Wine Without Regrets: Award-Winning Sustainability Programs

Last post I shared the news about GRID Alternatives, an award-winning California organization that is devoted to bringing solar power and sustainable technology to low-income residential neighborhoods. Today I want to tell you about the California Sustainable Winegrowing Alliance (CSWA), an award-winning California organization working with California wine makers to increase sustainability in the agricultural/industrial sector.

Earlier this month at the Governor’s Global Climate Summit, CSWA was honored with the Governor’s Environmental and Economic Leadership Award (GEELA). One of 13 organizations selected throughout the State of California, CSWA was commended for their role in producing the Code of Sustainable Winegrowers Workbook, used by vintners and growers statewide. Having won this award previously, in 2004, CSWA received this year’s award in the category of “Enhanced Environmental and Economic Leadership.”  This category is specifically geared towards previous award recipients “who have sustained exceptional leadership and can demonstrate significant and robust improvements in voluntary efforts previously recognized, which conserve California’s precious resources, protect and enhance the environment and/or strengthen the economy.”

Since incorporating as a non-profit in 2003, CSWA has conducted more than 200 self-assessment workshops with more than 1,500 vintners and growers who have assessed their operations against 277 sustainable winegrowing criteria. Current programs include the educational California Sustainable Winegrowing Program, which provides a regular schedule of workshops, access to publications, and a web-site chock full of useful resources on sustainable practices. In 2010, CSWA introduced the Certified California Sustainable Winegrowing (CCSW-Certified) Program to “enhance transparency, encourage statewide participation and advance the entire California wine industry toward best practices in environmental stewardship, conservation of natural resources and socially equitable business practices.” Based on a model of continuous improvement, wineries and vineyards use self-assessment data to determine areas for improvement and set annual sustainability goals.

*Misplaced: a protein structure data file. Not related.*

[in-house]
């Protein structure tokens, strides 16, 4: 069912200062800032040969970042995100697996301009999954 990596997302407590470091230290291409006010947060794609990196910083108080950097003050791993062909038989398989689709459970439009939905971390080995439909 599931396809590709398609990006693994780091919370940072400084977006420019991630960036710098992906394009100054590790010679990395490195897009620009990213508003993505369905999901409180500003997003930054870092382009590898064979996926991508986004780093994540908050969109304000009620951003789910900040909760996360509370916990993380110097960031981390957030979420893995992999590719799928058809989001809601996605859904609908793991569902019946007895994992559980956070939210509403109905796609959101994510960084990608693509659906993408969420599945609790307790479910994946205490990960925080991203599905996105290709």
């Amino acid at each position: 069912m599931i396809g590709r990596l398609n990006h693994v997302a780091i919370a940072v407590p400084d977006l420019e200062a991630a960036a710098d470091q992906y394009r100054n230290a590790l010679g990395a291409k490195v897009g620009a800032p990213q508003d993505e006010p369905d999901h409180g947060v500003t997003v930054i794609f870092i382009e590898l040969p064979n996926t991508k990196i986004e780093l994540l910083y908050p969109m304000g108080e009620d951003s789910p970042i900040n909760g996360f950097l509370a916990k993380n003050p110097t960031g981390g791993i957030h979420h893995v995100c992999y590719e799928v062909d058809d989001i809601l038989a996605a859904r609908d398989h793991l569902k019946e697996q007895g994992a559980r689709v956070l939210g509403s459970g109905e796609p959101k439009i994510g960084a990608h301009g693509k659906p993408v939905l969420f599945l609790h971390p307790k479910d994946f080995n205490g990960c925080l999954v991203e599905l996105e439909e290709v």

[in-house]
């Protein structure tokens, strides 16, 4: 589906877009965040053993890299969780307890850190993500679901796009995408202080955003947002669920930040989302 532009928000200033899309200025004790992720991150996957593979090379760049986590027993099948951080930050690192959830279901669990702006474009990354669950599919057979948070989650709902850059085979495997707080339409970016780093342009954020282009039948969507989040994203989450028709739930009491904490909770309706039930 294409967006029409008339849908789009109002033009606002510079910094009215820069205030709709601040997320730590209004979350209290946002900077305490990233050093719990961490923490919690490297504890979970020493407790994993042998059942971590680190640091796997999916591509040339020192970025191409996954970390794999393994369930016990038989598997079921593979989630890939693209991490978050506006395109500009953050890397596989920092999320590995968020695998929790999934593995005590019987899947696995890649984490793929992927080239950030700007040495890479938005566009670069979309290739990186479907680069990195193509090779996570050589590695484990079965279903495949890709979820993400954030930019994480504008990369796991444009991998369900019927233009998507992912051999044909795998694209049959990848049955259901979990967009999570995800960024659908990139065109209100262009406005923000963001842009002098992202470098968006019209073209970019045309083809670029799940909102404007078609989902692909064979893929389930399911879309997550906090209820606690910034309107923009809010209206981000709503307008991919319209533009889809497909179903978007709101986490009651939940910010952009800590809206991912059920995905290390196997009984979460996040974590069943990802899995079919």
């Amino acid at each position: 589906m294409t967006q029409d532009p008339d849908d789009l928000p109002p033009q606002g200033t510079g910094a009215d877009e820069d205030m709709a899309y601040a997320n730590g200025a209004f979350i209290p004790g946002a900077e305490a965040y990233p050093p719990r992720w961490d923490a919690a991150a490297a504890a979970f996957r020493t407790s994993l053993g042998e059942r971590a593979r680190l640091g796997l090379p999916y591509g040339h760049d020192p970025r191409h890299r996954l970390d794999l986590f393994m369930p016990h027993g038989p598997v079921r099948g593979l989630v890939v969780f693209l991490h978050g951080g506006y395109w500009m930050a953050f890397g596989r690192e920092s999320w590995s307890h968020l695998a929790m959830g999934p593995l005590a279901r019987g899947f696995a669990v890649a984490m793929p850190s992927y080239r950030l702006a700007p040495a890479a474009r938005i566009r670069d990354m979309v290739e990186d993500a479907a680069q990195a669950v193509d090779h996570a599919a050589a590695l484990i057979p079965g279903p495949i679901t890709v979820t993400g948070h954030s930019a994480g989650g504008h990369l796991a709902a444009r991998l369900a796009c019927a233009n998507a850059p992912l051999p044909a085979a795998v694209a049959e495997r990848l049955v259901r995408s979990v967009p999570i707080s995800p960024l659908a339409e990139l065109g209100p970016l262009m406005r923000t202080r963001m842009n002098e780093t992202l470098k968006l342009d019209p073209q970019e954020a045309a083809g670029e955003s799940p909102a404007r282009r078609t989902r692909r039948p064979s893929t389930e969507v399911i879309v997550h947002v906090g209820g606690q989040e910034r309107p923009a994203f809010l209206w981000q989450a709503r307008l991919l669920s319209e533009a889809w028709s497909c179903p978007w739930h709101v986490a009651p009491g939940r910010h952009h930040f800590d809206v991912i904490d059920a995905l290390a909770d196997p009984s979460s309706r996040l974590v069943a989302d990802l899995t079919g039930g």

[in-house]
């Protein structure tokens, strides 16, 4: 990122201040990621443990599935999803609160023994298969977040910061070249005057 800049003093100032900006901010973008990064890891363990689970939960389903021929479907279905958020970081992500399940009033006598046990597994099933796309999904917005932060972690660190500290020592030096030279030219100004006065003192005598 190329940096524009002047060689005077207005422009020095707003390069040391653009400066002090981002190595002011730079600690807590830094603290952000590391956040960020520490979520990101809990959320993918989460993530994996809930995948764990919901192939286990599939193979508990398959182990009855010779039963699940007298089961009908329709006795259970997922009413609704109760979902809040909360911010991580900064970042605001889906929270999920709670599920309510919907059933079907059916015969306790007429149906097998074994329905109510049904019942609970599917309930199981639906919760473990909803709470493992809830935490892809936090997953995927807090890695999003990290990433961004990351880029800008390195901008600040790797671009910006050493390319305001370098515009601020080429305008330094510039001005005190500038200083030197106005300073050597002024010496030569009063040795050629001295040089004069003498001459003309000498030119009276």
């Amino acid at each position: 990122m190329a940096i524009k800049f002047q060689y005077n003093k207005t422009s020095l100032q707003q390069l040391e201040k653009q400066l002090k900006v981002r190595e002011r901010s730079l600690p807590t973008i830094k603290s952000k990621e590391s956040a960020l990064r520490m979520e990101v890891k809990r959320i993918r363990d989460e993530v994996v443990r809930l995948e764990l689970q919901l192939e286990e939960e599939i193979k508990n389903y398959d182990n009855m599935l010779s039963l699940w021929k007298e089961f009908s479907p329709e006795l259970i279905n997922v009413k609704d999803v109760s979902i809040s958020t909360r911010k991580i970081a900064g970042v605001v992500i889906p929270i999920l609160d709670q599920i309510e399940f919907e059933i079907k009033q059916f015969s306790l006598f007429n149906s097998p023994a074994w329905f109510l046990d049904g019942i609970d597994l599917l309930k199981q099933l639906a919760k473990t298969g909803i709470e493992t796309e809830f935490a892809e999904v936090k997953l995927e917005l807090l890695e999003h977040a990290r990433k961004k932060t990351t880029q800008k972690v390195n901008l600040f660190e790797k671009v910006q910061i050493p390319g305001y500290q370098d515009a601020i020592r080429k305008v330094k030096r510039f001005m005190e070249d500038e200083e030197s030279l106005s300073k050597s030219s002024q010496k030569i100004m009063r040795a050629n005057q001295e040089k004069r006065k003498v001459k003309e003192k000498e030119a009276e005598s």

The state-wide work of CSWA successfully leverages some key components of an impressive regionally-based sustainability program developed by the member vineyards of the Lodi Winegrape Commission. As CSWA Executive Director Allison Jordan describes it,

the California Sustainable Winegrowing Alliance and Lodi Winegrape Commission have a long history of collaboration on grower and vintner outreach and education on sustainability topics. In fact, the statewide Code of Sustainable Winegrowing Practices Workbook, which is the foundation for both the educational Sustainable Winegrowing Program and CCSW-Certified, is based on the viticultural chapters of the The Lodi Winegrower’s Workbook.

First published in 2000 as a self-assessment tool for Lodi growers, this workbook evolved from a grassroots effort started back in 1992 to support integrated pest management in this San Joaquin County winegrowing region. By 2005, the Lodi Winegrape Commission succeeded in establishing the Lodi Rules for Sustainable Winegrowing as California’s first 3rd party-certified sustainable winegrowing program. The importance of this achievement was acknowledged in 2006 when the Lodi Rules for Sustainable Winegrowing were awarded the afore-mentioned Governor’s Environmental and Economic Leadership Award.